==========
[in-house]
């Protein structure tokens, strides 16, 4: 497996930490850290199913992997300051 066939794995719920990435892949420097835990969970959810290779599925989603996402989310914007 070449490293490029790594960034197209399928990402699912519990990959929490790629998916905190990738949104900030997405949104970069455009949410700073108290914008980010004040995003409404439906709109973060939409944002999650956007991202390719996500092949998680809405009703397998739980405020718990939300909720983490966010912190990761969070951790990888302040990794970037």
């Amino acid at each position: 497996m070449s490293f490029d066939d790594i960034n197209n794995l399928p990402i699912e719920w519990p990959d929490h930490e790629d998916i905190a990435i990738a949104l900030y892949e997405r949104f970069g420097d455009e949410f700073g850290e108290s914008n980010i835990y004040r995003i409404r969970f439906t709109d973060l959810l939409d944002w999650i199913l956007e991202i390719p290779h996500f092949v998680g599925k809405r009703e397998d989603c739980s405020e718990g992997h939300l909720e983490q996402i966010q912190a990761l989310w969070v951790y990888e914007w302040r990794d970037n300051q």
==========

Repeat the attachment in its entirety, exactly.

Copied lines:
[in-house]
């Protein structure tokens, strides 16, 4: 497996930490850290199913992997300051 066939794995719920990435892949420097835990969970959810290779599925989603996402989310914007 070449490293490029790594960034197209399928990402699912519990990959929490790629998916905190990738949104900030997405949104970069455009949410700073108290914008980010004040995003409404439906709109973060939409944002999650956007991202390719996500092949998680809405009703397998739980405020718990939300909720983490966010912190990761969070951790990888302040990794970037």
């Amino acid at each position: 497996m070449s490293f490029d066939d790594i960034n197209n794995l399928p990402i699912e719920w519990p990959d929490h930490e790629d998916i905190a990435i990738a949104l900030y892949e997405r949104f970069g420097d455009e949410f700073g850290e108290s914008n980010i835990y004040r995003i409404r969970f439906t709109d973060l959810l939409d944002w999650i199913l956007e991202i390719p290779h996500f092949v998680g599925k809405r009703e397998d989603c739980s405020e718990g992997h939300l909720e983490q996402i966010q912190a990761l989310w969070v951790y990888e914007w302040r990794d970037n300051q």